After receiving this newly published book, a survey of selected French men’s luxury brands by Hugo Jacomet, the blogger and marketer known as Parisian Gentleman himself, I told myself I would not write a review. Jacomet and I had vastly different approaches to writing about clothing, I thought, and reviewing him could draw criticism of a possible conflict of interest with my own writing projects. I favor the critical, the elusive, the ineffable, I told myself, as opposed to Parisian Gentleman’s reassuring paeans to the primacy of items like “the perineal [sic] white shirt” or the all-conquering necktie.
Recent, heartbreaking, events made me reconsider both my attitude and my decision. In the wake of horror, I remembered --- and observed from the immense panoply of voices from all over the world sharing their remembrances and impressions of France, that none of us have a right of ownership to Paris, nor to its artisans, and that a tolerant, ecumenical world accommodates, nay welcomes, different viewpoints and approaches. We all have our own Paris, in all of its different respects. There is no need for jealousy about memories, or experiences, with artisans, no need for the pretension of being the one true mouthpiece of what has actually happened to the once-burgeoning tailors, shirtmakers and shoemakers of Paris, the very best of whom may have been the best anywhere.
So I turned back to The Parisian Gentleman and all of the bittersweet evocations of its prose and beautiful, beautiful photos. We share a love for Paris, even if it is, for all of us all over the various social media, our own particular and discrete Parises, even if mine was also a tourist’s Paris, the luxury of a resident indulging that cloying catalog life, which my Parisian friends of better breeding and deeper roots could look askance at.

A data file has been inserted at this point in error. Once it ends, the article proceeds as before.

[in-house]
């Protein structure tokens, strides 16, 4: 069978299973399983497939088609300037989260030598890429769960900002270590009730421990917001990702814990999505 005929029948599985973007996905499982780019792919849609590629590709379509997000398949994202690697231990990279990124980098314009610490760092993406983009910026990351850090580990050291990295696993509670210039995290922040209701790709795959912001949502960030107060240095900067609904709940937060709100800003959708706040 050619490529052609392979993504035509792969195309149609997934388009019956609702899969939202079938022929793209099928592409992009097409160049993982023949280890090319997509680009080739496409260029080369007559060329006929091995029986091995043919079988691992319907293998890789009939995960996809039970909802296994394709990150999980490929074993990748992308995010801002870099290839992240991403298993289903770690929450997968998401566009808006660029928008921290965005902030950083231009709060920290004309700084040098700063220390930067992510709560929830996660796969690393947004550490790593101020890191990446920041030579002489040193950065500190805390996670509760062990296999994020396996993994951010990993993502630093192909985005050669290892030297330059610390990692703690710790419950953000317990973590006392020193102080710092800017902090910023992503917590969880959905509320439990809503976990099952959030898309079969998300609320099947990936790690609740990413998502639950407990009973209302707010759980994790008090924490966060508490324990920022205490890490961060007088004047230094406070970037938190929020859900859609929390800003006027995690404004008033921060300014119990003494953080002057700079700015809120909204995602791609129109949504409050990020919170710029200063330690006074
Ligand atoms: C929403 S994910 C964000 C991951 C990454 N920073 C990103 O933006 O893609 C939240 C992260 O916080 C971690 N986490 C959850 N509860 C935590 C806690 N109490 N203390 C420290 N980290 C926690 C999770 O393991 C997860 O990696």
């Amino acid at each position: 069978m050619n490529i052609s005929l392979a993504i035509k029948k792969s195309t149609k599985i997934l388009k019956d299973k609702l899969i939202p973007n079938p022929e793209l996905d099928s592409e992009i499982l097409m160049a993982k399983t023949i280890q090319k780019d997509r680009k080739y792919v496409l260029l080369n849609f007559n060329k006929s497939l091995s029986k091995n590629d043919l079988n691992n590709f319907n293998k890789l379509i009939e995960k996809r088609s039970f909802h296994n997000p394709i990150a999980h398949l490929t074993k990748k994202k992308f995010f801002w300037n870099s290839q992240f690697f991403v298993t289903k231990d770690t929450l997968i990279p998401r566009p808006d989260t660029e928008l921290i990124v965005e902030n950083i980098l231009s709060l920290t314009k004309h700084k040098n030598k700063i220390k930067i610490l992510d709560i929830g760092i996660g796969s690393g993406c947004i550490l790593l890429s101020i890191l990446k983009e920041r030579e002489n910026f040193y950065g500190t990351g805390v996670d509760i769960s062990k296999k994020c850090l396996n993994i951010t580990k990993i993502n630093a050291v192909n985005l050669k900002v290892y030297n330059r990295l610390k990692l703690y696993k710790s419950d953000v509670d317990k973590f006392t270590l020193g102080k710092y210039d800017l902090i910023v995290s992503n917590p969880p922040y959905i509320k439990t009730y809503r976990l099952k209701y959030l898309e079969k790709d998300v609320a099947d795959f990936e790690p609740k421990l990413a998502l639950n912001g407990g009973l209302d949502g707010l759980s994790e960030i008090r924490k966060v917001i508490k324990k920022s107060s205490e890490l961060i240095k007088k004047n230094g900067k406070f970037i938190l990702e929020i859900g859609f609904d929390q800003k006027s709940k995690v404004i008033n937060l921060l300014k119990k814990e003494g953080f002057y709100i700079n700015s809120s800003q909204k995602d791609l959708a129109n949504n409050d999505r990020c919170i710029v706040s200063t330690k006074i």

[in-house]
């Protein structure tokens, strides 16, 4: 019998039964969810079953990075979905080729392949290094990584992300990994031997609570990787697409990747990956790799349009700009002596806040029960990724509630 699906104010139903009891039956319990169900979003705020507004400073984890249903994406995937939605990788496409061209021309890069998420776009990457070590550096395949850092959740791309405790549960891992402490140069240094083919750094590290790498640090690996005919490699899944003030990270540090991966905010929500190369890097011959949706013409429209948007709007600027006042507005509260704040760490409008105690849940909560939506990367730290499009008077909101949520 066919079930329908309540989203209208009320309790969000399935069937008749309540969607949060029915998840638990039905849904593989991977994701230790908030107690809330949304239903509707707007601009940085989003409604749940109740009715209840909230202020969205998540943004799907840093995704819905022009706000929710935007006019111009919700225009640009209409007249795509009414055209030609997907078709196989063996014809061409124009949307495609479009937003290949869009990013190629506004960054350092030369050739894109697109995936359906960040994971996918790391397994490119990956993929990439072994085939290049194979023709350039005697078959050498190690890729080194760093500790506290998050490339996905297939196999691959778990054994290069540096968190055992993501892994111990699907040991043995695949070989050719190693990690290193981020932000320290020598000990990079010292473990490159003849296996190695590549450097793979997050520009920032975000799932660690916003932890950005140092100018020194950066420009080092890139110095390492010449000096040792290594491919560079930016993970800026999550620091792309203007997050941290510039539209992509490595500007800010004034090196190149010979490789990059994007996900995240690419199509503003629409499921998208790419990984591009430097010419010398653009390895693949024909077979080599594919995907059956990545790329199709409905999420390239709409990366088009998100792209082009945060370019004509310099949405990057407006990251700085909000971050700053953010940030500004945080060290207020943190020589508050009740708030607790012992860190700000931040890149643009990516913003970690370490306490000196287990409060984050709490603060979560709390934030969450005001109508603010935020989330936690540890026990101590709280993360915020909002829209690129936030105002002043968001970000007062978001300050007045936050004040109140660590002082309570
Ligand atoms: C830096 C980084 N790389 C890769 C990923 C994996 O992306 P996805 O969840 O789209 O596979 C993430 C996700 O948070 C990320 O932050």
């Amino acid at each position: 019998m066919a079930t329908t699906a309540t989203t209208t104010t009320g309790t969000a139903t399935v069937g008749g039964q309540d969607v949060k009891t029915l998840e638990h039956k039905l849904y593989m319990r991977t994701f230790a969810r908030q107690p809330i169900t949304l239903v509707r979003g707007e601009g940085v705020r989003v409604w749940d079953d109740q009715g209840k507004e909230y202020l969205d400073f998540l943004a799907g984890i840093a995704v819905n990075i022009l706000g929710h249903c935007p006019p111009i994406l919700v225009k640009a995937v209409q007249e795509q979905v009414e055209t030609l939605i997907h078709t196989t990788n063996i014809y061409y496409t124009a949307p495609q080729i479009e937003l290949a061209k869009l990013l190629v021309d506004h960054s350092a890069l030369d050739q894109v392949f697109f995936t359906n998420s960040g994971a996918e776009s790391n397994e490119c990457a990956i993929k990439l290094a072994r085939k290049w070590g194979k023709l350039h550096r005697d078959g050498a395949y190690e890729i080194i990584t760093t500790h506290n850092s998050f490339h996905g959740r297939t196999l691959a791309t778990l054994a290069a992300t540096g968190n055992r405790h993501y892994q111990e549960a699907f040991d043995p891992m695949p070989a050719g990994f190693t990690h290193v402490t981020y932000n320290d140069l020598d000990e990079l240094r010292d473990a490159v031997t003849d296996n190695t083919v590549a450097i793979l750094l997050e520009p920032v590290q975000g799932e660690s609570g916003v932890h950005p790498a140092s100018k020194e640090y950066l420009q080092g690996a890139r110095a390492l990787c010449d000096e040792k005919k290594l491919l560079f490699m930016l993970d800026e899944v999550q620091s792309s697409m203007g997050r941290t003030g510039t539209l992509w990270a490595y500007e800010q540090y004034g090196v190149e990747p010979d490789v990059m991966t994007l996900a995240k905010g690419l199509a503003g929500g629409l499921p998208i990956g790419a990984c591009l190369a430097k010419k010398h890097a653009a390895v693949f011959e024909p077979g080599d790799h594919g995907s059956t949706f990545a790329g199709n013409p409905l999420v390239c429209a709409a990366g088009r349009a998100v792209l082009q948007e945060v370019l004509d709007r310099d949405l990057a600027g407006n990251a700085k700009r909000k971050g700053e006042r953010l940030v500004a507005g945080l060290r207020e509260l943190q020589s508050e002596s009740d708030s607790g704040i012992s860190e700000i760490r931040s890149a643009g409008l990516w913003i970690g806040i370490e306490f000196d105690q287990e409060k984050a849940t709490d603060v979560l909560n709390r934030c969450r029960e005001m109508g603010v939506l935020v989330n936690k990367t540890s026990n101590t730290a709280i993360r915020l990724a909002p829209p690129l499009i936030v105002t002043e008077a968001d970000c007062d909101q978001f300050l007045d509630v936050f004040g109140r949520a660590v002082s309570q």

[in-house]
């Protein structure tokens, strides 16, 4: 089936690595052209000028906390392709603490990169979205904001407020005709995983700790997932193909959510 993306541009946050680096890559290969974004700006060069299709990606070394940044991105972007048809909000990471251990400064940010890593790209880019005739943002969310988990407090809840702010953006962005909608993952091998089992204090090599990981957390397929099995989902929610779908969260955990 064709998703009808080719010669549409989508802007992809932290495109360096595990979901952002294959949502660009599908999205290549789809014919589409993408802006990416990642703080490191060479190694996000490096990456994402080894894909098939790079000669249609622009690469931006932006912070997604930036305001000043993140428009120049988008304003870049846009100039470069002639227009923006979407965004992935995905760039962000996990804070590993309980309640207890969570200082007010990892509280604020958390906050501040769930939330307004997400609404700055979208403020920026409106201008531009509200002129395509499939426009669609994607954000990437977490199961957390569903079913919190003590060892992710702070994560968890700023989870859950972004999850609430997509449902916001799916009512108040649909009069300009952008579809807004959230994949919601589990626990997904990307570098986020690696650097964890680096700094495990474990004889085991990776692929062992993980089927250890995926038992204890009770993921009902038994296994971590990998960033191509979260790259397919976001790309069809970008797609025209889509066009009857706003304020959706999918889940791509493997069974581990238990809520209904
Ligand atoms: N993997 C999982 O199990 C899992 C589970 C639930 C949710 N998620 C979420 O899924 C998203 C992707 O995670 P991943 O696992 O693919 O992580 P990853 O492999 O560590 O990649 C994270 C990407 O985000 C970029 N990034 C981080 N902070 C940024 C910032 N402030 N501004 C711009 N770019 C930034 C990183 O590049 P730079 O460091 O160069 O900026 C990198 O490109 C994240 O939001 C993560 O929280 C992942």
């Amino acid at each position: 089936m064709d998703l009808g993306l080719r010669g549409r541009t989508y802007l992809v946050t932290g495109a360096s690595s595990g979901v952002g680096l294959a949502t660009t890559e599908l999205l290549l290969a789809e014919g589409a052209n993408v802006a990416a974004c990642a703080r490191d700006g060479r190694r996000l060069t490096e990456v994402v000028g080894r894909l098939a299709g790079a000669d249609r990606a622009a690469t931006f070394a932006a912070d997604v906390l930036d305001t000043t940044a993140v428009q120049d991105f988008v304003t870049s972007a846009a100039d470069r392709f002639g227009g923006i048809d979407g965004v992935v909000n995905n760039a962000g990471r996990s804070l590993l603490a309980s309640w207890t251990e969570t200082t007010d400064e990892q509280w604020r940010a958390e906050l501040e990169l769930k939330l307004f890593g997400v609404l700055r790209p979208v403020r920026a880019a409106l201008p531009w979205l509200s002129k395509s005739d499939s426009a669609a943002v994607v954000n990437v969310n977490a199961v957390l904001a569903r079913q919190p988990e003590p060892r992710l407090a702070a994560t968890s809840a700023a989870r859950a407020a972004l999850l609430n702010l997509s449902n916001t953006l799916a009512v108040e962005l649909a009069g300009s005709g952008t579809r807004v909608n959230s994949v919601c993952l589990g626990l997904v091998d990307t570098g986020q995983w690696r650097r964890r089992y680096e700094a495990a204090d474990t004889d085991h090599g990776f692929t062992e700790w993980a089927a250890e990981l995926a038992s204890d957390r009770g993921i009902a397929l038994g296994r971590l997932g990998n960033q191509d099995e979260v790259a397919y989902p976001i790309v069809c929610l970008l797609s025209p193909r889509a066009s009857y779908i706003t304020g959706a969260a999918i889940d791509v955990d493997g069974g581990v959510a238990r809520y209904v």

In his own memoirs, Marcello Mastroianni recalls the immense privilege of having been, for much of his life, a luxury tourist, whose stardom meant he was offered indulgences such as the ability to sleep in a historical museum, or in Napoleon’s bed. Those of us able to visit, let alone use, the makers and brands profiled in The Parisian Gentleman are latter-day luxury tourists, given the exclusivity and near-incomprehensible pricing of many of the featured brands. Nonetheless, this is the first collection in English, to my knowledge, of some of the best custom makers in Paris, and certainly the first with visual accompaniments as gorgeous as those of Andy Julia’s photos. Jacomet’s texts, on tailors like Camps de Luca and Cifonelli and the growing luxury brand Berluti, are glowing, and include some facts not previously available to the English-speaking reader. His chapter on French custom bootmakers is a true pleasure, focusing as it does on the different offers of multinational brands like the aforementioned Berluti and John Lobb Paris, and of smaller artisans like the true original Dimitri Gomez, whom I know personally and have used several times.
Despite my own impression of our perceived differences, The Parisian Gentleman wonderfully showcases an exotic world of beautiful French custom menswear which might otherwise be completely unknown to many men, both outside France and in it, given France’s longstanding menswear inferiority complex towards the Italians and the British. Possible shortcomings, such as his shirtmaking section’s very limited coverage (and inclusion of at least one very mediocre maker), or certain omissions in the relentlessly positive discussions of certain brands, are almost beside the point. This can serve as a work of discovery for a country nearly undiscovered to the custom menswear enthusiast, the occasional The Rake piece aside.
In these days, accidents of fate and the conspiracies of the irredeemable have acted to remind us that we should look for and recognize acknowledgments of beauty where they are, especially in times when our struggle is against the parochial and divisive, in a world where nearly everything is getting uglier. Let’s remember that the French Republic was founded not just on the ideals of liberty and equality, but that of fraternity. Today we are all Parisian Gentlemen.